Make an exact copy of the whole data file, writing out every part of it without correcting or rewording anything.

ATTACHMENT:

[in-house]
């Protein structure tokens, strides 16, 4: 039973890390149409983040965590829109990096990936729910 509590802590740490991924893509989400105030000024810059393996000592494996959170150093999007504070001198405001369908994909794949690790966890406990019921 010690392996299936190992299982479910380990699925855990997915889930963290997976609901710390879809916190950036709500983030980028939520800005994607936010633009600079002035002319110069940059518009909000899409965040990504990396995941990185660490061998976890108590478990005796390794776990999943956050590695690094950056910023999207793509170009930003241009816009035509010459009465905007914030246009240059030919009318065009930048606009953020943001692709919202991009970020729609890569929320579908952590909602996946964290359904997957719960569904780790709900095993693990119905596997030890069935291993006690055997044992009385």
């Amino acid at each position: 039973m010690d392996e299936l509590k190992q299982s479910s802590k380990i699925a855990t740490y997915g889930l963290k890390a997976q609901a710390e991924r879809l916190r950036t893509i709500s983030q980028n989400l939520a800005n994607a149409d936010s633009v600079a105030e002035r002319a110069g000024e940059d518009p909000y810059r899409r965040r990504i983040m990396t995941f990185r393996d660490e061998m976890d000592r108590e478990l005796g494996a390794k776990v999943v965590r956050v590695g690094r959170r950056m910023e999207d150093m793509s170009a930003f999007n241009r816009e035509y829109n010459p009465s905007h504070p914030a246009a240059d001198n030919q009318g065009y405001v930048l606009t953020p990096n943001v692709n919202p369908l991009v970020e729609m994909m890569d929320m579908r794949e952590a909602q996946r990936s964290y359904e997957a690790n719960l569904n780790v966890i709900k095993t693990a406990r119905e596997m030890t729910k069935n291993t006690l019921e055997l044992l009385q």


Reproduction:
[in-house]
């Protein structure tokens, strides 16, 4: 039973890390149409983040965590829109990096990936729910 509590802590740490991924893509989400105030000024810059393996000592494996959170150093999007504070001198405001369908994909794949690790966890406990019921 010690392996299936190992299982479910380990699925855990997915889930963290997976609901710390879809916190950036709500983030980028939520800005994607936010633009600079002035002319110069940059518009909000899409965040990504990396995941990185660490061998976890108590478990005796390794776990999943956050590695690094950056910023999207793509170009930003241009816009035509010459009465905007914030246009240059030919009318065009930048606009953020943001692709919202991009970020729609890569929320579908952590909602996946964290359904997957719960569904780790709900095993693990119905596997030890069935291993006690055997044992009385």
């Amino acid at each position: 039973m010690d392996e299936l509590k190992q299982s479910s802590k380990i699925a855990t740490y997915g889930l963290k890390a997976q609901a710390e991924r879809l916190r950036t893509i709500s983030q980028n989400l939520a800005n994607a149409d936010s633009v600079a105030e002035r002319a110069g000024e940059d518009p909000y810059r899409r965040r990504i983040m990396t995941f990185r393996d660490e061998m976890d000592r108590e478990l005796g494996a390794k776990v999943v965590r956050v590695g690094r959170r950056m910023e999207d150093m793509s170009a930003f999007n241009r816009e035509y829109n010459p009465s905007h504070p914030a246009a240059d001198n030919q009318g065009y405001v930048l606009t953020p990096n943001v692709n919202p369908l991009v970020e729609m994909m890569d929320m579908r794949e952590a909602q996946r990936s964290y359904e997957a690790n719960l569904n780790v966890i709900k095993t693990a406990r119905e596997m030890t729910k069935n291993t006690l019921e055997l044992l009385q």